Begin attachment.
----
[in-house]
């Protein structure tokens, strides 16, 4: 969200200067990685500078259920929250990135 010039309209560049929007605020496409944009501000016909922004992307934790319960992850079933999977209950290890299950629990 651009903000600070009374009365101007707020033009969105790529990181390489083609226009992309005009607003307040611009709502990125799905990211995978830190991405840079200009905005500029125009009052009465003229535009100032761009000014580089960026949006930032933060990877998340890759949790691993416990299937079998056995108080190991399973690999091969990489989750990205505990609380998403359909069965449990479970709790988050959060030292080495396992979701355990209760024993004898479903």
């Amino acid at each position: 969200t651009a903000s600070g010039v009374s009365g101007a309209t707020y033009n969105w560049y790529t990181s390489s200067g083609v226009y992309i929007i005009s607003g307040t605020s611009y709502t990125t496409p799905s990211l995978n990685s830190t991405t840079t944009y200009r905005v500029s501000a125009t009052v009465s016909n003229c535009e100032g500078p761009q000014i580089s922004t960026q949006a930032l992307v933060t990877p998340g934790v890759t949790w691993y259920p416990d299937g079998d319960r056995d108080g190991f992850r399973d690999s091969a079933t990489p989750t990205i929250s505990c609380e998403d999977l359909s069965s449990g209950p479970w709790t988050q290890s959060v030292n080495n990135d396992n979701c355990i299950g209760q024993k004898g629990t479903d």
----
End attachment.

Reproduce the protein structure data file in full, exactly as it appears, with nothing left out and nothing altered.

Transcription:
[in-house]
């Protein structure tokens, strides 16, 4: 969200200067990685500078259920929250990135 010039309209560049929007605020496409944009501000016909922004992307934790319960992850079933999977209950290890299950629990 651009903000600070009374009365101007707020033009969105790529990181390489083609226009992309005009607003307040611009709502990125799905990211995978830190991405840079200009905005500029125009009052009465003229535009100032761009000014580089960026949006930032933060990877998340890759949790691993416990299937079998056995108080190991399973690999091969990489989750990205505990609380998403359909069965449990479970709790988050959060030292080495396992979701355990209760024993004898479903």
């Amino acid at each position: 969200t651009a903000s600070g010039v009374s009365g101007a309209t707020y033009n969105w560049y790529t990181s390489s200067g083609v226009y992309i929007i005009s607003g307040t605020s611009y709502t990125t496409p799905s990211l995978n990685s830190t991405t840079t944009y200009r905005v500029s501000a125009t009052v009465s016909n003229c535009e100032g500078p761009q000014i580089s922004t960026q949006a930032l992307v933060t990877p998340g934790v890759t949790w691993y259920p416990d299937g079998d319960r056995d108080g190991f992850r399973d690999s091969a079933t990489p989750t990205i929250s505990c609380e998403d999977l359909s069965s449990g209950p479970w709790t988050q290890s959060v030292n080495n990135d396992n979701c355990i299950g209760q024993k004898g629990t479903d």